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Test Your Knowledge: How to Solve Equipment Stall


Test Your Knowledge: How to Solve Equipment Stall

Stall is easily defined as a condition in which heat transfer equipment is unable to drain condensate and becomes flooded due to insufficient system pressure. It happens for a variety of reasons, but it always comes back the fact that there is not always enough system pressure to return the condensate.

Over the years there have been a variety of “solutions” that would all alleviate the stall scenario, but which of the following solutions is considered the best?

  1. Installation of a Vacuum Breaker
  2. Installation of a Positive Pressure System
  3. Installation of a Safety Drain
  4. Installation of a Pump Trap in a Closed System

And the answer is...

4. Installation of a Pump Trap in a Closed System

The benefits of using a pump trap in a closed system to solve the problem of “stall” can provide multiple benefits that reduce maintenance, improve performance, increase equipment life, and provide significant cost savings in installation and operation. Here is an outline from Armstrong on understanding and solving equipment stall in fluid handling. 

Armstrong Fluid Handling Understanding and Solving Equipment Stall

Everyone has heard of it, everyone has seen or experienced it. So why is there so much mystery surrounding equipment “stall”. Stall can most easily be defined as a condition in which heat transfer equipment is unable to drain condensate and becomes flooded due to insufficient system pressure.

What causes stall?

Stall occurs primarily in heat transfer equipment where the steam pressure is modulated to obtain a desired output (i.e. product temperature). The pressure range of any such equipment ( coils, shell & tube, etc.…) can be segmented into two (2) distinct operational modes: Operating and Stall

Operating: In the upper section of the pressure range the operating pressure (OP) of the equipment is greater than the back pressure (BP) present at the discharge of the steam trap. Therefore a positive pressure differential across the trap exists allowing for condensate to flow from the equipment to the condensate return line.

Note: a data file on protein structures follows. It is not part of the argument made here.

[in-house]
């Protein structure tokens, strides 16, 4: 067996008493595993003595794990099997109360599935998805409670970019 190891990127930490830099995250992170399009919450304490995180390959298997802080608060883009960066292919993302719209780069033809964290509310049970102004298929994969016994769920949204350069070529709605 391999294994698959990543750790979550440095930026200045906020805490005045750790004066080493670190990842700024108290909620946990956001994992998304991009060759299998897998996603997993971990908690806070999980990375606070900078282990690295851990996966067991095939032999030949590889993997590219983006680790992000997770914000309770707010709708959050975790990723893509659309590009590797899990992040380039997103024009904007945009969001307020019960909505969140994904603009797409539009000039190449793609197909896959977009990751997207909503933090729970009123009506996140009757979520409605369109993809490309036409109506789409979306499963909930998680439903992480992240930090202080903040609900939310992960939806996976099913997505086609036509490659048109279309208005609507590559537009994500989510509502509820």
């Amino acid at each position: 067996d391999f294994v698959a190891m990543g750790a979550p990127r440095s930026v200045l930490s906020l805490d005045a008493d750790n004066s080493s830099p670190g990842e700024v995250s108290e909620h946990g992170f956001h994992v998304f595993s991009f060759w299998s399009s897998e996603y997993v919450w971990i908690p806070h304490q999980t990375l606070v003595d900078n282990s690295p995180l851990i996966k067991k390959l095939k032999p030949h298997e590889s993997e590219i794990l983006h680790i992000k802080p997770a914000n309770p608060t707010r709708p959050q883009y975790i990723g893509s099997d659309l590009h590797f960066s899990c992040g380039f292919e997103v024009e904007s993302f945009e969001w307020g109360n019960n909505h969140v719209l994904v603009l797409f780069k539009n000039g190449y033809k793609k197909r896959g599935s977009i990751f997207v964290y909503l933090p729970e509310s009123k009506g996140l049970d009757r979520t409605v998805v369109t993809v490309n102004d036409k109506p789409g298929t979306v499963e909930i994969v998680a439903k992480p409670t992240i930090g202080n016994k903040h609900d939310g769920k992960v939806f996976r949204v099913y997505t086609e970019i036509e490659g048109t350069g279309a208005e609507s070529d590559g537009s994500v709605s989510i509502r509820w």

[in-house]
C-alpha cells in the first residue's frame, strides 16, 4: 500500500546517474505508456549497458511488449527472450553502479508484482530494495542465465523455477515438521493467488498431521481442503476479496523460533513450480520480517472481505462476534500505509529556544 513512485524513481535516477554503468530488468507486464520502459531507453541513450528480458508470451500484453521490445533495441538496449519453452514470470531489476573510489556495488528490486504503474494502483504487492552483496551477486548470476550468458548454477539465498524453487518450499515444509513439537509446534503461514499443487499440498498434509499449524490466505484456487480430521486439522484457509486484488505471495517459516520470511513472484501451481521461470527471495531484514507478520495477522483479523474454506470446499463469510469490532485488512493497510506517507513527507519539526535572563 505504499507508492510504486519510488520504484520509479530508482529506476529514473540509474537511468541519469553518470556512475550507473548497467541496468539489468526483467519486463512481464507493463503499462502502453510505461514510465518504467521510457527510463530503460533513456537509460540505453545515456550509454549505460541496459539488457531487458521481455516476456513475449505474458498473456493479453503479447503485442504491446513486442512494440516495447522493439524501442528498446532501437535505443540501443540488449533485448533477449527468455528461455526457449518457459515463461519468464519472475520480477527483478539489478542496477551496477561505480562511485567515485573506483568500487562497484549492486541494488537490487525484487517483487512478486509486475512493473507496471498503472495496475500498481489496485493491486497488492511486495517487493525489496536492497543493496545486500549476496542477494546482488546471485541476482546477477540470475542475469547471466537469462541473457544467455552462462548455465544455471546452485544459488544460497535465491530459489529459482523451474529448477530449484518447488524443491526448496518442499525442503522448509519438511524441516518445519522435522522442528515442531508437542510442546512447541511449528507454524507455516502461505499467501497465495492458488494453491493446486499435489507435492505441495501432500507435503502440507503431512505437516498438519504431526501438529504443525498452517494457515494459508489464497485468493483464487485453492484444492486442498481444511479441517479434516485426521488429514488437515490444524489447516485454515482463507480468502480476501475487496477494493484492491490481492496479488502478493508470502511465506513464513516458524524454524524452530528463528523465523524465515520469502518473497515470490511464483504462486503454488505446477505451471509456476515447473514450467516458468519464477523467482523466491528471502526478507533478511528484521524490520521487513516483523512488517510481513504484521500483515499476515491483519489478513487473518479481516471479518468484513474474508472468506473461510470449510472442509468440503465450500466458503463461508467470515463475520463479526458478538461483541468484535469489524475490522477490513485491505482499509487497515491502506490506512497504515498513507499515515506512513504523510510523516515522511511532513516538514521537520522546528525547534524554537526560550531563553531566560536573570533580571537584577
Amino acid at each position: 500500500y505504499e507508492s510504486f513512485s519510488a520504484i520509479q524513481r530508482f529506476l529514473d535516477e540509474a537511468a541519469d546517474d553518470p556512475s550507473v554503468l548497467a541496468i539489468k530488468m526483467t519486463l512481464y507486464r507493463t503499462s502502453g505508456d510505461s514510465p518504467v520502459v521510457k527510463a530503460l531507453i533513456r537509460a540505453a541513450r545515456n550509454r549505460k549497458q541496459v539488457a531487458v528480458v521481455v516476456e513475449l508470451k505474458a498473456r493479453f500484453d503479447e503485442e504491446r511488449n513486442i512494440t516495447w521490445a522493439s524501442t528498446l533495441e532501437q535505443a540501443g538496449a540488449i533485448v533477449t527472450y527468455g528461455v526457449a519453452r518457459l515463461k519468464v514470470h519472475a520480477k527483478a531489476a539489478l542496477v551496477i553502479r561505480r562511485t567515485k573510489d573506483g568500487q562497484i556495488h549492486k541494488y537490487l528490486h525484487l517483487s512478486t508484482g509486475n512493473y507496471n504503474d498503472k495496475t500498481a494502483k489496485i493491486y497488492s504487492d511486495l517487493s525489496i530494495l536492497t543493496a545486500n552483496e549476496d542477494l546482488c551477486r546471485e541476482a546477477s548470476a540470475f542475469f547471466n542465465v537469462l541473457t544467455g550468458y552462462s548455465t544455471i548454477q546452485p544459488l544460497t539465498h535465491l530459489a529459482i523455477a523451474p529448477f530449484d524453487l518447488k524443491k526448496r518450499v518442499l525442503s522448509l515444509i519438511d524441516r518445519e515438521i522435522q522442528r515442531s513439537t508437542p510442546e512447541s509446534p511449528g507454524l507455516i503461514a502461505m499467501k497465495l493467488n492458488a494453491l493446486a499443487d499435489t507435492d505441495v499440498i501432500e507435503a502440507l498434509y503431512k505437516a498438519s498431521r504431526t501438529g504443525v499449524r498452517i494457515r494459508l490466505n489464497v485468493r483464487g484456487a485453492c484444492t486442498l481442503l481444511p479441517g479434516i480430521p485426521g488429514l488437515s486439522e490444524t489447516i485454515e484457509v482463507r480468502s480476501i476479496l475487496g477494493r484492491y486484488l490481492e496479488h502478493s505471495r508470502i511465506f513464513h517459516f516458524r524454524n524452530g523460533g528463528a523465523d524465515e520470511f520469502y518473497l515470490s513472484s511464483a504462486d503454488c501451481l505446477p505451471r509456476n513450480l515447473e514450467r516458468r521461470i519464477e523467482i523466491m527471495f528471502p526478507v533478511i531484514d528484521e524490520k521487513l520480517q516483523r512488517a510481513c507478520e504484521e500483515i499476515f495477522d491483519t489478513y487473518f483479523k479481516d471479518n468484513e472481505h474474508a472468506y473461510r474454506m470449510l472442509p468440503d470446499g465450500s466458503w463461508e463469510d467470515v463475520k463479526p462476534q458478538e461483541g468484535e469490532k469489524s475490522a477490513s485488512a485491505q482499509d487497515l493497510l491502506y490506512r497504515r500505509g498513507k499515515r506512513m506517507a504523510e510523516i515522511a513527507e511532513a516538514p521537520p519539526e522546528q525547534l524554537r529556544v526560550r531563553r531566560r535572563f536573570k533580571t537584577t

Stall: In the lower section of the pressure range the operating pressure (OP) of the equipment is less than or equal to the back pressure (BP) present at the discharge of the steam trap. Therefore a negative or no pressure differential exists, this does not allow condensate to be discharged to the return line and the condensate begins to collect and flood the equipment.

Effects of “stall”

In a stall condition condensate accumulates within the equipment. When equipment becomes flooded by stalled condensate a variety of problems ranging from minor to catastrophic failure will occur. 

Problems associated with stall: 

  • Inadequate condensate drainage
  • Waterhammer (Thermal shock)
  • Frozen coils
  • Corrosion due to cool condensate and the formation of Carbonic acid
  • Poor temperature control
  • Short equipment life
  • Control valve hunting (system cycling)
  • Reduction in heat transfer capacity

Factors contributing to “stall”

Stall happens for a variety of reasons, but it always comes back the fact that there is not always enough system pressure to return the condensate. The lack of sufficient pressure in the equipment may be caused by anyone of the following:

  • Oversized equipment (excessive surface area)
  • Overly conservative fouling factors
  • Back pressure at equipment discharge due to elevation or pressure in the line
  • Modulating control
  • Equipment operating at lower pressures due to light load demands
  • Vacuum

Many types of heat transfer equipment are susceptible to stall because they are designed with excessive safety factors built into the design. In attempting to provide an extremely robust heat exchanger, equipment manufactures and engineers often “over design” equipment which often lends itself to a stall scenario.

Solutions?